TIRELESS Chernobyl campaigner Adi Roche has scooped what has been described as the “Nobel Prize for Children” for her continued efforts to improve the lives of children living in the shadow of one of the world’s worst nuclear disasters.
Ms Roche, chief executive of Chernobyl Children Project International (CCPI), will be presented the Health award at the World of Children Awards Ceremony in New York tomorrow.
Ms Roche started working in Chernobyl in 1986 in the aftermath of the nuclear disaster and formally founded the CCPI in 1991.
Since then the non-profit organisation has delivered in excess of €85 million worth of aid and brought more than 20,000 children into Ireland on life-enhancing rest and recuperation.
World of Children Awards co-chairman Harry Leibowitz said they were proud to support exemplary individuals such as Ms Roche for her tremendous efforts to improve the lives of children.
Since 1998, the World of Children Awards has shared more than $4 million (€2.8m) in grants with 84 change-makers working in more than 50 countries. Each of the award winners has pioneered life-changing programmes to benefit children and will be honoured with a cash grant of up to $50,000 (€36,000) for the honoree’s programme.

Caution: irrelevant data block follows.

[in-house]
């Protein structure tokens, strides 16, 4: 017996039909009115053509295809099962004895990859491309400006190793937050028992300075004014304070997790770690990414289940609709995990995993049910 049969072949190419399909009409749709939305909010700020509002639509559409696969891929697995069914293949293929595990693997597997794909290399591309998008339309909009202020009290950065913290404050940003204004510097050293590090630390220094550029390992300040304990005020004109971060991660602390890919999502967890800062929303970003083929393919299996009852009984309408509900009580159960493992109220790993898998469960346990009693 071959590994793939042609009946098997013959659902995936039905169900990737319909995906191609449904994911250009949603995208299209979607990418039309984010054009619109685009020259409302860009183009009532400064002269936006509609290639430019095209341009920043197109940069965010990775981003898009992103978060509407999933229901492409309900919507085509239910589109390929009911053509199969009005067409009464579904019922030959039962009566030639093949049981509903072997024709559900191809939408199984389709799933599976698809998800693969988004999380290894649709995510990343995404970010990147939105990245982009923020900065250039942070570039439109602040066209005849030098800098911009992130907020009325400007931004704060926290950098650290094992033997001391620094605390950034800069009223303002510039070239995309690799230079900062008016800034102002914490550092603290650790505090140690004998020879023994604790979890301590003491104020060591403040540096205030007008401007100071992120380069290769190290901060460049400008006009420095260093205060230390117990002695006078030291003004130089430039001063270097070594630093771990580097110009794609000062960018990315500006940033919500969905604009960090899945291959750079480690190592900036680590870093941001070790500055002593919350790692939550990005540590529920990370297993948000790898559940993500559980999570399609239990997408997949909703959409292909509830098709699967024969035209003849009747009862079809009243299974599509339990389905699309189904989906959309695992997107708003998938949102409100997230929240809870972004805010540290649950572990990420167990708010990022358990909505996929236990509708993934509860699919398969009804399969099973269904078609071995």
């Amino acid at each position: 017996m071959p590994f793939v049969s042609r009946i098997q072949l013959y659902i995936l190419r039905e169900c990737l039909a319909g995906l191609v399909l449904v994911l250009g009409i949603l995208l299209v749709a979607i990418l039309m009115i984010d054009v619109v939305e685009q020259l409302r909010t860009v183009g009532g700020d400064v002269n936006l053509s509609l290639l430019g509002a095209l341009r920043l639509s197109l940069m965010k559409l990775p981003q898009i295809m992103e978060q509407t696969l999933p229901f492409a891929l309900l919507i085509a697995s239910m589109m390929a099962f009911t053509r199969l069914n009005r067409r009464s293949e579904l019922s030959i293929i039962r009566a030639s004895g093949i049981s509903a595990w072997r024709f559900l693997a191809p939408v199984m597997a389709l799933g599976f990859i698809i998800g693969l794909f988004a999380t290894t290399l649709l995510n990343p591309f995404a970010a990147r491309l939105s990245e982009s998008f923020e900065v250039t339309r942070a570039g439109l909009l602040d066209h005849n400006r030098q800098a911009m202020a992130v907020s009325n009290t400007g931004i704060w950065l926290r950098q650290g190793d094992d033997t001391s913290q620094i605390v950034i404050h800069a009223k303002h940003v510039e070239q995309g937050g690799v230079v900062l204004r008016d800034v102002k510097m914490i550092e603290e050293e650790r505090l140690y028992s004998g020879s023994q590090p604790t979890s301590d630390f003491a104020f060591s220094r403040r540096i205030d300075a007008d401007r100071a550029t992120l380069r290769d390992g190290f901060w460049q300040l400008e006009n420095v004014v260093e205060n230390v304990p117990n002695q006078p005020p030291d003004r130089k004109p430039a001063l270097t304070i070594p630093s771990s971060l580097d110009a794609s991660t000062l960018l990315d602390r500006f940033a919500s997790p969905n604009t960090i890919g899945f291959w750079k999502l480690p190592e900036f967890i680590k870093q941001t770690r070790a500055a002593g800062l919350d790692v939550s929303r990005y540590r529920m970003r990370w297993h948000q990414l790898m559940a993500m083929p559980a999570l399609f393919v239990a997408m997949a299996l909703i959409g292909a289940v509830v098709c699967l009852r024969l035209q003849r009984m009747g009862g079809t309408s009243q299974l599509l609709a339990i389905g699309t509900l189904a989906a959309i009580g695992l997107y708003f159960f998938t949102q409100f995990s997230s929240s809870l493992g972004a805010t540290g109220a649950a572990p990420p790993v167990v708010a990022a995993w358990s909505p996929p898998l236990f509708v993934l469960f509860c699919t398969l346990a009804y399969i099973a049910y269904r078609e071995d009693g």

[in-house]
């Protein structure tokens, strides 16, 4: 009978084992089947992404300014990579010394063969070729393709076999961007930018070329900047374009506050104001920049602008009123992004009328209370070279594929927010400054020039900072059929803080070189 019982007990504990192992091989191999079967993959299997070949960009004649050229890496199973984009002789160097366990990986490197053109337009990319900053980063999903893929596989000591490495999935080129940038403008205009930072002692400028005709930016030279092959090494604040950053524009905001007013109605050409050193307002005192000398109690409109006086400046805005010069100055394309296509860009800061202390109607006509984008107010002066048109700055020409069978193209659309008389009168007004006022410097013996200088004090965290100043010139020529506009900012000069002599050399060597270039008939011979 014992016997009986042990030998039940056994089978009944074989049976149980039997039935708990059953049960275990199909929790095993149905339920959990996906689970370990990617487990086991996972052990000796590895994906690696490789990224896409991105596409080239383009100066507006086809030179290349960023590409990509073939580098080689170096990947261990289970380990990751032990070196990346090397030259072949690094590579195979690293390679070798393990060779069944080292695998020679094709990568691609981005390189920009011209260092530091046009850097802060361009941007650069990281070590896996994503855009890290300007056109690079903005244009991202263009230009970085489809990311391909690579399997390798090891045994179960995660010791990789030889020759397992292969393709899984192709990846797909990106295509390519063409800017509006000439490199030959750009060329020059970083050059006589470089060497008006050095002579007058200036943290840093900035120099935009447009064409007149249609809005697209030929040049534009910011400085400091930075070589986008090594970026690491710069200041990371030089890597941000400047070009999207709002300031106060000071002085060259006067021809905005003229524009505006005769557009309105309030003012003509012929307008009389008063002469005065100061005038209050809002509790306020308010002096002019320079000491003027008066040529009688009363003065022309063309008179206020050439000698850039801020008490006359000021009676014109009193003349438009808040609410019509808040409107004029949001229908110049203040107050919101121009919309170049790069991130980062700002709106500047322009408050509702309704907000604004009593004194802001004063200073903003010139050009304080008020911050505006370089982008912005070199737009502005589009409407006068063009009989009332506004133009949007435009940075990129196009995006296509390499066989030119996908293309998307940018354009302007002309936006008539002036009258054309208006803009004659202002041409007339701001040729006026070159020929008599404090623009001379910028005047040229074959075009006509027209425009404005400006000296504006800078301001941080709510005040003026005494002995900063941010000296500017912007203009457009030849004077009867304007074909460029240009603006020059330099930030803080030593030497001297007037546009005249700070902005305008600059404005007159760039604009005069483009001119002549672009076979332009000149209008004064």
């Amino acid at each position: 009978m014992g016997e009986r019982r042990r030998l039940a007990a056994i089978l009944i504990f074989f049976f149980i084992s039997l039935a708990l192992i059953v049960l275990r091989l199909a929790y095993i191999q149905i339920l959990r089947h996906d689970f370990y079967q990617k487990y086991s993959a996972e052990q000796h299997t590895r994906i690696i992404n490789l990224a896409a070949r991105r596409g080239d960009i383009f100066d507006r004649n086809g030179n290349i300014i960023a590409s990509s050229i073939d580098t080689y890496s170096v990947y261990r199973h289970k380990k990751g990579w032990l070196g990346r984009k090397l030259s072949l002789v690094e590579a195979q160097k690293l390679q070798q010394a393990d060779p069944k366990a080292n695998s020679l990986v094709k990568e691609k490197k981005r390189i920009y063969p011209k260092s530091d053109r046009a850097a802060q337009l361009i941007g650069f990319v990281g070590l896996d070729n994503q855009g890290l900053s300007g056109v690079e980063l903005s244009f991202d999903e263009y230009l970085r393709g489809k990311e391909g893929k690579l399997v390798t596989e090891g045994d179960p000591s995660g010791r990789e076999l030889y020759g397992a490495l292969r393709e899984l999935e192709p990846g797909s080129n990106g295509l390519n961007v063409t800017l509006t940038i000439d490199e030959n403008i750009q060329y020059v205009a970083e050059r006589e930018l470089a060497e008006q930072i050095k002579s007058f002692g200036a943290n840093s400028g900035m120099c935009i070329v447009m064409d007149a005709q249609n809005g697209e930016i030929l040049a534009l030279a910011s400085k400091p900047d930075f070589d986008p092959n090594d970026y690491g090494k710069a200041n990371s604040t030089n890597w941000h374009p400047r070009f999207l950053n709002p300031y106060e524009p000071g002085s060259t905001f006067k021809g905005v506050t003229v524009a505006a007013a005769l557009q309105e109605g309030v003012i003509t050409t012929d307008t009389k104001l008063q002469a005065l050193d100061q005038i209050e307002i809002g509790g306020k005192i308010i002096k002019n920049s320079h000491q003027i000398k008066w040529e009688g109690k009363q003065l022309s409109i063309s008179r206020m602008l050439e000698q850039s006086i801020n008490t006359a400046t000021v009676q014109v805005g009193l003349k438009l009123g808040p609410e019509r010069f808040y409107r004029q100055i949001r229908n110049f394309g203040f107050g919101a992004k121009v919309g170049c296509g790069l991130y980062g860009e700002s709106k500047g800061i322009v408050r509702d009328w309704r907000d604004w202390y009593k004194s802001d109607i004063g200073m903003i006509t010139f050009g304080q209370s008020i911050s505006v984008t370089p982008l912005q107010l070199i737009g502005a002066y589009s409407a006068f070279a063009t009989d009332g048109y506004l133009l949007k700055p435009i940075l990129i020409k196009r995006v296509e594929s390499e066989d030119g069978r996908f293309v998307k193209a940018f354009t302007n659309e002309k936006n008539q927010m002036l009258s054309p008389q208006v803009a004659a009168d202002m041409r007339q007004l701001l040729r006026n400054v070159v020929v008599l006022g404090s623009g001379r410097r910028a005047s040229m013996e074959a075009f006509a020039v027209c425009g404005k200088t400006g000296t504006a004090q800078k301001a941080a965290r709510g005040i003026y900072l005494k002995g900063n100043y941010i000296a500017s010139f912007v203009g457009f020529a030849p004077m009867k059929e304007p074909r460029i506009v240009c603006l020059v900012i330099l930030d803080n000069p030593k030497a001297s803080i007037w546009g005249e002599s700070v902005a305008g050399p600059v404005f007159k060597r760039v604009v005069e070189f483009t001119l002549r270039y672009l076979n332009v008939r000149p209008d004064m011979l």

Ms Roche said she plans to donate the award’s financial support to fund life-saving surgeries on children in Belarus and Ukraine and the training and development of local surgeons so that Chernobyl Children International can continue to save lives well into the future.
“In the run-up to the 25th Anniversary of the Chernobyl disaster next year, I would like to take this special opportunity to remember the forgotten children of Chernobyl and in their name and in the name of countless volunteers I am delighted and deeply honoured to have such a prestigious prize awarded to me and to the work of Chernobyl Children International,” Ms Roche said.
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